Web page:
What to do if your minor child received a speeding ticket and pleaded guilty without your knowledge

What to do if your minor child received a speeding ticket and pleaded guilty without your knowledge | Syracuse, NY MCV Law

Question: My teenage daughter just got her license two months ago, received a speeding ticket and did not want her parents to know so she went to court and plead guilty to the ticket. I subsequently found out about it. Is there anything I can do at this time to help her and myself, since she is covered under my auto insurance?

Answer: There are a number of issues involved in this but the short answer is yes, there is something you can do. Your daughter receiving and pleading guilty to a speeding ticket is a conviction. If she has only had her driver’s license for a few months in all likelihood the conviction is during the probationary period as set forth by the New York State Department of Motor Vehicles. This could result in a suspension or revocation of her driver’s license depending on the severity of the speeding ticket.

If you have not already added her to your auto policy as an extra driver within your household then you should do so. Doing so will increase your insurance rates as it is an increased risk to the insurance company. In all likelihood if the insurance company becomes aware of the conviction for the speeding ticket your rates may even go up higher.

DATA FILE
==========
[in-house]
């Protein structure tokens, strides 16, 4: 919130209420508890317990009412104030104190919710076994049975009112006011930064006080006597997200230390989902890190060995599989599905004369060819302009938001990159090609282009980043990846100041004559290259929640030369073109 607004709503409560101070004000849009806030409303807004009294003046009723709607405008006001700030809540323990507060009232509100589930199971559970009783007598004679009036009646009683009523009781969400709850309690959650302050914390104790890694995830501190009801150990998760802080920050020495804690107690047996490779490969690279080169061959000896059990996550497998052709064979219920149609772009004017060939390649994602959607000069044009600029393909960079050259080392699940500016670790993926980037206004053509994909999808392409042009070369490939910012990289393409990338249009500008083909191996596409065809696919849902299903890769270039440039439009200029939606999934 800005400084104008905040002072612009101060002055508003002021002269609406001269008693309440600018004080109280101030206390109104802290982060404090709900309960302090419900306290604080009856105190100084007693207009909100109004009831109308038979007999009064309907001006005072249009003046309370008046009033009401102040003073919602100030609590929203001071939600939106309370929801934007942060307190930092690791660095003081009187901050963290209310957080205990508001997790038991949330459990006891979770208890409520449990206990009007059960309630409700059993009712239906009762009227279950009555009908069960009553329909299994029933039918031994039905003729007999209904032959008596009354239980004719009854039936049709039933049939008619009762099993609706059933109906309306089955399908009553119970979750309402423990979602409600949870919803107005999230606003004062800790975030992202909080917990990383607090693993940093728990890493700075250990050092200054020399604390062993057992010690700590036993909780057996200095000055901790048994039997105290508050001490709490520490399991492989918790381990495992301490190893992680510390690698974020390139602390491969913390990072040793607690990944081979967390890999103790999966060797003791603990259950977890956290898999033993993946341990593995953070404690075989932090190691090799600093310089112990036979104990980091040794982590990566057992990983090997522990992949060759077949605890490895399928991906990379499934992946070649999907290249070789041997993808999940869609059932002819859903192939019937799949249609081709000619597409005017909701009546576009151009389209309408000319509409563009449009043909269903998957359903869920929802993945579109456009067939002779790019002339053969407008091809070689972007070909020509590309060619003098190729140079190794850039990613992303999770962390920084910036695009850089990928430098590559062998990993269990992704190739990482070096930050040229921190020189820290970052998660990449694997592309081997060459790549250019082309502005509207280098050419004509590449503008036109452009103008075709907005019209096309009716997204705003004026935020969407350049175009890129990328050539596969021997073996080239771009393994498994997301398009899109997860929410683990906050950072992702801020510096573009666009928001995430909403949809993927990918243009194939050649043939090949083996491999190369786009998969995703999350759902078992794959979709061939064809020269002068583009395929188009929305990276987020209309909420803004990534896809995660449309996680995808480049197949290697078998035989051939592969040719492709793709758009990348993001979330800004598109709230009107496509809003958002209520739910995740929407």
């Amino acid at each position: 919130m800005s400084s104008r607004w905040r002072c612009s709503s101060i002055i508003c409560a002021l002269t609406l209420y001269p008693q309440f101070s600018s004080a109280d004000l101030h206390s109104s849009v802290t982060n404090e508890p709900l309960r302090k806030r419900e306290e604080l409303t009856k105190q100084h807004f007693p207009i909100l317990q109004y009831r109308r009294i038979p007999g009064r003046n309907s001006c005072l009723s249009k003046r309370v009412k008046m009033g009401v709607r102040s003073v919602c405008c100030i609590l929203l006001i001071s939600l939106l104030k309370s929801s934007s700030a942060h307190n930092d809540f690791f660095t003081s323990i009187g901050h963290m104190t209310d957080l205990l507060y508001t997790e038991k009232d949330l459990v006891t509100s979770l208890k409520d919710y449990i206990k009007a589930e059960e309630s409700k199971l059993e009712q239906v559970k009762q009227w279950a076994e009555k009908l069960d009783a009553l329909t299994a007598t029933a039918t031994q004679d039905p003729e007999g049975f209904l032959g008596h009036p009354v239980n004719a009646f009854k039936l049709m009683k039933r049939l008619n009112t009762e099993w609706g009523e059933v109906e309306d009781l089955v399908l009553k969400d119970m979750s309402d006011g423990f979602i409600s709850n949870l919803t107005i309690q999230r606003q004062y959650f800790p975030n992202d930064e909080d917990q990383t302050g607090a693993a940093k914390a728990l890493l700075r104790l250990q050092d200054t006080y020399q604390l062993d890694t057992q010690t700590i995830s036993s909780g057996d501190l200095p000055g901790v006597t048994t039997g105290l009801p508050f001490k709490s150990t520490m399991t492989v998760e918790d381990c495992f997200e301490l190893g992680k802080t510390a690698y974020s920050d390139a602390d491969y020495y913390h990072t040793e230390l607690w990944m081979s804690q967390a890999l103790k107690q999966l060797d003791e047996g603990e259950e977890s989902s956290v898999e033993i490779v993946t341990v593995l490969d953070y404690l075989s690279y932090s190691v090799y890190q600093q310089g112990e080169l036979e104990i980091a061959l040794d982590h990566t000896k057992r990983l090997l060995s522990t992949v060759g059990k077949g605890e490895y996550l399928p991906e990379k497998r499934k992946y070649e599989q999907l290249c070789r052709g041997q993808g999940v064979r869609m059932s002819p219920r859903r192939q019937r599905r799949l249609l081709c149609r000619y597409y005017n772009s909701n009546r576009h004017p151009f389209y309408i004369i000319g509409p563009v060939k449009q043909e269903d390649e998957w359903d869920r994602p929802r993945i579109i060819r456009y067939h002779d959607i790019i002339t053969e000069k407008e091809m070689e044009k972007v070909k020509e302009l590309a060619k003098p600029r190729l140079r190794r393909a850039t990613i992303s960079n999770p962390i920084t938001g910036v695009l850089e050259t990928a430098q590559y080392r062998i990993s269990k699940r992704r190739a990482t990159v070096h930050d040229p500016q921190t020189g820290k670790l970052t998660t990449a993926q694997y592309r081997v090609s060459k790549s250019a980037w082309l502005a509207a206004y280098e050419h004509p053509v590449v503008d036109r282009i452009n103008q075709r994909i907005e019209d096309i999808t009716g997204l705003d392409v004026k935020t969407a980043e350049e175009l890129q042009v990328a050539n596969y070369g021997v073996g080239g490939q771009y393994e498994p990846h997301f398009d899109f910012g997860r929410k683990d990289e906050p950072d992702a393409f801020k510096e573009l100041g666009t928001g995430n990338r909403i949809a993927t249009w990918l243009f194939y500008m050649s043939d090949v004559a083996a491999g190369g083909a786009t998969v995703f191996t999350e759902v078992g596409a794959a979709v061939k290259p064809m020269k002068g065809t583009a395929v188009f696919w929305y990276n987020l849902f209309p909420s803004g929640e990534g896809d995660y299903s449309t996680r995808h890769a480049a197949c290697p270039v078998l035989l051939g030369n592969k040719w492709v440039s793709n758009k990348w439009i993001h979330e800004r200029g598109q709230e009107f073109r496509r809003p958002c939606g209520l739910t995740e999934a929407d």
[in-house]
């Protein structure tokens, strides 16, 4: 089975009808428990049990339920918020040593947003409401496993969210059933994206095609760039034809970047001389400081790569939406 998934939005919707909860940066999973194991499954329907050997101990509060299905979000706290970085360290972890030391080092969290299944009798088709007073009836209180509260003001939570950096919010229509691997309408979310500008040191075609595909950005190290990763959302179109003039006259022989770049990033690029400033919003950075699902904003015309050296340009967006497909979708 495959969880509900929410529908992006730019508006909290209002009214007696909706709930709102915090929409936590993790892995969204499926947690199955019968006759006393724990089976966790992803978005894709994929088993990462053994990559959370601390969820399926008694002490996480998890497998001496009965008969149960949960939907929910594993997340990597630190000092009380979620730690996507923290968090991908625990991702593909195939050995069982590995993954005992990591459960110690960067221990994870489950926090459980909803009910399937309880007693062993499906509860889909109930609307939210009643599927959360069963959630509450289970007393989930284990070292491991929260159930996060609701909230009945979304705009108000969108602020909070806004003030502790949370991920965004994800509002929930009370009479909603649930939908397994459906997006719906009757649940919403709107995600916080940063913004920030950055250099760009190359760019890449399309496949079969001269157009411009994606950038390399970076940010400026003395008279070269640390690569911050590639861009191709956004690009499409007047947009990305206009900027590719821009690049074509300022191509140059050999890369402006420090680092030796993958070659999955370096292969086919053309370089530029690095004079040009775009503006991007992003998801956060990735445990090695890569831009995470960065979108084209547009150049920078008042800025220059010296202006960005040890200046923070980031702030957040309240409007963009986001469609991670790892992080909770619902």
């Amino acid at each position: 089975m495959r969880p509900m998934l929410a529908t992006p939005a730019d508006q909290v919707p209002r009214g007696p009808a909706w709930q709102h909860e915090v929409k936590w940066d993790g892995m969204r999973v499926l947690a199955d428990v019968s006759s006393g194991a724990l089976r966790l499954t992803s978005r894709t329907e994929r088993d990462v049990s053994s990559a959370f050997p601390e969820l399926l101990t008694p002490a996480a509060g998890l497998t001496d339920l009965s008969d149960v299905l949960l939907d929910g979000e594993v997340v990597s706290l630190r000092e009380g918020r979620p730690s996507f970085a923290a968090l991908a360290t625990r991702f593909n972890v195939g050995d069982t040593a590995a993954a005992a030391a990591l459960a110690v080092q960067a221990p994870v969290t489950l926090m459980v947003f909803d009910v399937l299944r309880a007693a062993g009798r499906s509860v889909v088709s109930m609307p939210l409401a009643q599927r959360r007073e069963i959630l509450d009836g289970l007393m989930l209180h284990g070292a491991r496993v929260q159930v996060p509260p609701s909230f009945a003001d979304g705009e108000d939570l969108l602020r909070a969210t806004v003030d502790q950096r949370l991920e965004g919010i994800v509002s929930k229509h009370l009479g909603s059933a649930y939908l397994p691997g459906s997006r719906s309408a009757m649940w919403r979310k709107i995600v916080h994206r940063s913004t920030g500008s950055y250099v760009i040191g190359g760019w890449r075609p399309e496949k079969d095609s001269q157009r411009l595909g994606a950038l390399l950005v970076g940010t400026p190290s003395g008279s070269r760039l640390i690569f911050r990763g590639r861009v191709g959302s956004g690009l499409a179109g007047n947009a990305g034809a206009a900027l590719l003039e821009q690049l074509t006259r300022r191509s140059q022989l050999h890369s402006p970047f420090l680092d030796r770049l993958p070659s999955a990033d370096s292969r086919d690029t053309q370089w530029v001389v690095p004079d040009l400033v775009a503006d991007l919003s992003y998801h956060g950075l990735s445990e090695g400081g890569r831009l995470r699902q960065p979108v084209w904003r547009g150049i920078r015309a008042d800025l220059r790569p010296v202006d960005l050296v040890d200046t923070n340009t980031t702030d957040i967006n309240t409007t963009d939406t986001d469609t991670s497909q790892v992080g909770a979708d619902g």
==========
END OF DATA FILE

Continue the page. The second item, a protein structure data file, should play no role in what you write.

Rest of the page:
While we all want to teach our children a lesson and let them suffer fair and reasonable punishment for their mistakes, in cases such as this it is not in your or your daughters best interests to allow a speeding conviction to stay on her driver’s license. Therefore, a motion should be made as soon as is possible to vacate her conviction. This type of motion is commonly known as a Coram Nobis Motion.

The Coram Nobis Motion is made through the court where the guilty plea and conviction was entered. In sum and substance, the Coram Nobis asks the Judge to vacate the conviction based upon your daughter, the defendant, being unrepresented by an attorney and being ignorant and not knowing the ramifications of her guilty plea to the charge. This motion should be made as soon as is possible as the more time that passes the more difficult it is to have the Judge grant the motion and the impact of the conviction with regard to fines, penalties, surcharges, increased auto insurance rates, etc. to take effect.

If the motion to vacate the conviction is successful then this does not conclude the final disposition of the case. The conviction being vacated simply places the defendant in the same position as she was prior to her entry of the guilty plea. However, this gives the opportunity to negotiate a plea disposition for a dismissal or a lesser charge, which would not have the same penalties and ramifications with regard to her driver’s license. For example: if the speeding ticket was reduced to a charge which was a no-point non-moving violation then it would not have the same penalties and ramifications with regard to your daughters driver’s license, court fines, points on her license, and potential increase in insurance rates.

The best advice is that if anyone you know receives a ticket for a moving or point violation that it is recommended that they retain the assistance of an attorney to obtain a reduction of the charge. The end result is that the cost for the attorney will probably be less than the overall cost and expenses, which may result from a conviction of the original charge, when taken into consideration all fines, penalties, surcharges, and increase in insurance rates over the course of time.

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